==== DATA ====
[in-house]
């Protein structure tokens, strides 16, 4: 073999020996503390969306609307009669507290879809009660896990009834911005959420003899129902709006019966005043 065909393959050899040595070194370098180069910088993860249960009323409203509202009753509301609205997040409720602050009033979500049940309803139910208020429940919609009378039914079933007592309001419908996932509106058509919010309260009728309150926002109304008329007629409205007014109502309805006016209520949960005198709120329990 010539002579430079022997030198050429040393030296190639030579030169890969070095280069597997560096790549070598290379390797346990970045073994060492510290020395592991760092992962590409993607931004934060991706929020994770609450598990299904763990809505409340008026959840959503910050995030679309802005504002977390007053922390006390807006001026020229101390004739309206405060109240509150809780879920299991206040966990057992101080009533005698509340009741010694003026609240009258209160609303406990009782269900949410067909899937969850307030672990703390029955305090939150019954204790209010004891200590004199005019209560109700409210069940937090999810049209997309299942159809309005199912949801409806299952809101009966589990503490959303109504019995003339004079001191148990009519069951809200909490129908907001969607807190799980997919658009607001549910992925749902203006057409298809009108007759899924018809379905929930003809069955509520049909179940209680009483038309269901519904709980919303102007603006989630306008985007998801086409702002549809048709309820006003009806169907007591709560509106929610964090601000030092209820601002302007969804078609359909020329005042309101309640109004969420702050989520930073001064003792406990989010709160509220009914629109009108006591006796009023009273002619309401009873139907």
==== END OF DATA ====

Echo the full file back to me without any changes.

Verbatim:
[in-house]
């Protein structure tokens, strides 16, 4: 073999020996503390969306609307009669507290879809009660896990009834911005959420003899129902709006019966005043 065909393959050899040595070194370098180069910088993860249960009323409203509202009753509301609205997040409720602050009033979500049940309803139910208020429940919609009378039914079933007592309001419908996932509106058509919010309260009728309150926002109304008329007629409205007014109502309805006016209520949960005198709120329990 010539002579430079022997030198050429040393030296190639030579030169890969070095280069597997560096790549070598290379390797346990970045073994060492510290020395592991760092992962590409993607931004934060991706929020994770609450598990299904763990809505409340008026959840959503910050995030679309802005504002977390007053922390006390807006001026020229101390004739309206405060109240509150809780879920299991206040966990057992101080009533005698509340009741010694003026609240009258209160609303406990009782269900949410067909899937969850307030672990703390029955305090939150019954204790209010004891200590004199005019209560109700409210069940937090999810049209997309299942159809309005199912949801409806299952809101009966589990503490959303109504019995003339004079001191148990009519069951809200909490129908907001969607807190799980997919658009607001549910992925749902203006057409298809009108007759899924018809379905929930003809069955509520049909179940209680009483038309269901519904709980919303102007603006989630306008985007998801086409702002549809048709309820006003009806169907007591709560509106929610964090601000030092209820601002302007969804078609359909020329005042309101309640109004969420702050989520930073001064003792406990989010709160509220009914629109009108006591006796009023009273002619309401009873139907």